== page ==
Two things of serious note happened in D.C. this week. First, the partial government shutdown crossed over an inglorious threshold, making it the longest shutdown in U.S. history. Second, the Speaker of the House denied the President of the United States the use of the traditional venue of the House of Representatives to speak to the American people. These things have never happened before.

By way of historical background, there is no date set in stone for the President to deliver a State of the Union Address. Article II, Section, 3, Clause 1 of the U.S. Constitution merely states that The President “shall from time to time give to the Congress Information of the State of the Union, and recommend to their Consideration such measures as he shall judge necessary and expedient.” There is no constitutionally-derived reason that the State of the Union Address must be next Tuesday or on a Tuesday at all, though the National Budget and Accounting Act of 1921 mandates that a Budget Message be delivered by the President to Congress no later than two weeks after Congress convenes in January.

Some argue that it is inappropriate, insensitive, and even cruel to hold a large celebratory gathering such as a State of the Union, with all its pomp and pageantry, when a portion of our country is hurting. I hear those concerns. On the other hand, we have lived through far more trying times, yet, for the last 100 years, the State of the Union was almost always delivered, per custom, in person, in the House chamber, within a short period following the convening of a new Congress. The address was given during the divisive Vietnam War, during the apex of Watergate, during violent civil unrest on our streets, during World Wars I and II. Even when Democrat Speaker “Tip” O’Neill and Republican President Ronald Reagan were at loggerheads, the State of the Union tradition continued. Even after Bill Clinton was impeached by the House, he still delivered the State of the Union in that same House.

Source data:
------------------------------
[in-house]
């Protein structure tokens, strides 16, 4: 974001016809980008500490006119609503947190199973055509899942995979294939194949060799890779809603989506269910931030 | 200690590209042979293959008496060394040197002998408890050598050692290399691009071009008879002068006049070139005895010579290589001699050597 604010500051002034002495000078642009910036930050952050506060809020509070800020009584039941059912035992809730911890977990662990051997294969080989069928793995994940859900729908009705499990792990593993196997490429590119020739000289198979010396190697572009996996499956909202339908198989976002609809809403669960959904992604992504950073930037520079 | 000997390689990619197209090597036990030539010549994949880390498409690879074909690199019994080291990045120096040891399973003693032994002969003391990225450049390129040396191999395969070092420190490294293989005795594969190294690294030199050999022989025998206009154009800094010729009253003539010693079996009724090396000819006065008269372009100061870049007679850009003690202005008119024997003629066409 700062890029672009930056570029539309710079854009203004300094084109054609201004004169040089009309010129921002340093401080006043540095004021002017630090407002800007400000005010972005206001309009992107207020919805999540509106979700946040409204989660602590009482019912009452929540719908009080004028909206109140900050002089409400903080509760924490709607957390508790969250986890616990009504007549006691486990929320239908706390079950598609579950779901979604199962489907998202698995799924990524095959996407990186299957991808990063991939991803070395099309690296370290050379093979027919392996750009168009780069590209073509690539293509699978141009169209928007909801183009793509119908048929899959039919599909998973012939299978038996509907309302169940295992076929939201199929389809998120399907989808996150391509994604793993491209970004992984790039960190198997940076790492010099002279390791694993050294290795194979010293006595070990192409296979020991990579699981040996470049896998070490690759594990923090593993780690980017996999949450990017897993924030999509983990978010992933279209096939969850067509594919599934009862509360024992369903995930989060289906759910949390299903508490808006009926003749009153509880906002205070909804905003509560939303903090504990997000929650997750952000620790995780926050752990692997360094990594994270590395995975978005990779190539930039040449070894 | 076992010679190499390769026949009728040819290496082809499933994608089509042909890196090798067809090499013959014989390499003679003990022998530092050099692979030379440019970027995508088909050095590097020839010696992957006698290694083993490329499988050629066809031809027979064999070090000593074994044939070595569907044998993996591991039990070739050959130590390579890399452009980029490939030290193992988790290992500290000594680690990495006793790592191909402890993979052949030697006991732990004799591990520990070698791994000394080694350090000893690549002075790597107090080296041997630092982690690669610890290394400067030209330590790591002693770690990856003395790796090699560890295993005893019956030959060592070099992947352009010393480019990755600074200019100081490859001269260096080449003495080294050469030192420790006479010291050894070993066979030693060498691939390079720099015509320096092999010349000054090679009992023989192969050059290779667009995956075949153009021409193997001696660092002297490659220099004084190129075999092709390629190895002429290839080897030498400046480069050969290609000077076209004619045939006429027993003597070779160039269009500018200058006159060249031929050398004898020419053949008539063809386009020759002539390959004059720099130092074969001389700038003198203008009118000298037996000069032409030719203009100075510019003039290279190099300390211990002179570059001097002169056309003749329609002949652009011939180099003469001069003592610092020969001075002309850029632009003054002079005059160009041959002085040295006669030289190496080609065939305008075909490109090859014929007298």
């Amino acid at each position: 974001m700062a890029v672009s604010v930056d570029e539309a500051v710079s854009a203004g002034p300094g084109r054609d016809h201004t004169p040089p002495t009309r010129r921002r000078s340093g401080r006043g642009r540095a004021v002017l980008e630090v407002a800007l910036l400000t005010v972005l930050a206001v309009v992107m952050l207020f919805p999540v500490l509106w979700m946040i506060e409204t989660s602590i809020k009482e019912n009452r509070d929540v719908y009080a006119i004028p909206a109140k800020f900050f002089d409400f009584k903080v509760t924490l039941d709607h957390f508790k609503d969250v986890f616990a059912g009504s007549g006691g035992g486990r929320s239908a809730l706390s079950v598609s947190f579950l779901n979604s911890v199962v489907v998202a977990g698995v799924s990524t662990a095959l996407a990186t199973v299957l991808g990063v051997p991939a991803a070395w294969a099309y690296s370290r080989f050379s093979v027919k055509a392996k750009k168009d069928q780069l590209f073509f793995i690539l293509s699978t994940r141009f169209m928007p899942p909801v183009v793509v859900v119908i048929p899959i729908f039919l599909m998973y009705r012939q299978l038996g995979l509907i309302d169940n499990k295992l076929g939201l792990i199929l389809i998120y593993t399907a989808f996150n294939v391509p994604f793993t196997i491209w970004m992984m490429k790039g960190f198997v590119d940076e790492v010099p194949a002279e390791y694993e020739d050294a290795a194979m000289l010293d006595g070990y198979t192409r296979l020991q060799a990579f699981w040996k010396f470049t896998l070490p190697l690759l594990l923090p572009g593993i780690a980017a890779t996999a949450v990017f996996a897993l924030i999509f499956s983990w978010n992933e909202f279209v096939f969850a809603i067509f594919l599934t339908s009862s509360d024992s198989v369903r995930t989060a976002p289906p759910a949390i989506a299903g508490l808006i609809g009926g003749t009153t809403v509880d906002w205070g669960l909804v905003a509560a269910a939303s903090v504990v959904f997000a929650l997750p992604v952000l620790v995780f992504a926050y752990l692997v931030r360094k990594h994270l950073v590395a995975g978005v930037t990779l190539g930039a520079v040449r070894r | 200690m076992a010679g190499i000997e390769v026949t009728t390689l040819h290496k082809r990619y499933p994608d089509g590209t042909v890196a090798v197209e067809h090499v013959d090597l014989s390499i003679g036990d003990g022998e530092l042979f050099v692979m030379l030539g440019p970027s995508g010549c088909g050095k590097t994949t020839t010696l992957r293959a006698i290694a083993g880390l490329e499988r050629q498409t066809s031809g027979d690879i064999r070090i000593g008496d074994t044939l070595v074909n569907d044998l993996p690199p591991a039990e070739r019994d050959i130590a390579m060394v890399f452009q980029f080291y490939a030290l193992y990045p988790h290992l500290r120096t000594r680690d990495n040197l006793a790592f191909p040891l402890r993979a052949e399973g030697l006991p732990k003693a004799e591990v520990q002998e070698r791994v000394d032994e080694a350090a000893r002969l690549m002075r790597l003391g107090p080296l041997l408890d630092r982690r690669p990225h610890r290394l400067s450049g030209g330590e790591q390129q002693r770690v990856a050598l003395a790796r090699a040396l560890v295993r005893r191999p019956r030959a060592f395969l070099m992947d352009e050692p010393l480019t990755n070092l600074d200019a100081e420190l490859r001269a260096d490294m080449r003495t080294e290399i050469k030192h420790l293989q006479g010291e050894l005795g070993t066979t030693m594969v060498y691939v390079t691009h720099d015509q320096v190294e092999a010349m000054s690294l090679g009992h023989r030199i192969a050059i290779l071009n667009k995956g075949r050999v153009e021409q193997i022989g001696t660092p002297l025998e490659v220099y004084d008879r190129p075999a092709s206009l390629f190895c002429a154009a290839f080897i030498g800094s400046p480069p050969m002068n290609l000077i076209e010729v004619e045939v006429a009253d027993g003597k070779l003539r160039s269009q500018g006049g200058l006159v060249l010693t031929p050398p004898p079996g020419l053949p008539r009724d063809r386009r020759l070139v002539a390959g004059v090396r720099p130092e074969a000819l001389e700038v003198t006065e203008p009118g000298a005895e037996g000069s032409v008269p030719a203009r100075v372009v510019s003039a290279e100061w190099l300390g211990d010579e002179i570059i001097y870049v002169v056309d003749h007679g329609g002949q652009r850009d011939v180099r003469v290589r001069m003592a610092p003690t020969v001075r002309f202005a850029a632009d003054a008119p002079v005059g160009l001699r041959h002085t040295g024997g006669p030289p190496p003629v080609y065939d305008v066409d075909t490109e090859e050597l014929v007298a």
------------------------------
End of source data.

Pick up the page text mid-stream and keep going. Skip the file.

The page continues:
Continuing the State of the Union in its customary place and time, before a joint session of Congress, with the Supreme Court in attendance, says to the American people that our country endures, our institutions endure, our traditions, our values, our very faith in our republic and our system of governance endures, no matter what the political climate in the country or the world, no matter which party or person occupies the Oval Office. By its durable stature, the State of the Union says we can agree to disagree, but on this day, at this hour, in this hallowed and historic chamber, we will not let those disagreements overshadow the enduring importance of the institution itself.

The State of the Union Address is not some arcane triviality to be dispensed with for transitory partisan gain. In all fairness, a government shutdown should not be taken for transitory political gain either. The State of the Union should transcend these fleeting political dynamics. It is a living, breathing, decorous and bipartisan rite that helps ensure comity in the country, even in the midst of significant philosophical disagreement.

As I was finishing this Fort Report, the President announced his support of an agreement to end the government shutdown and reopen the government for three weeks to give the space for proper border security negotiations between Republicans and Democrats. For the good of federal workers. For the good of their families. For the State of the Union.

In other news

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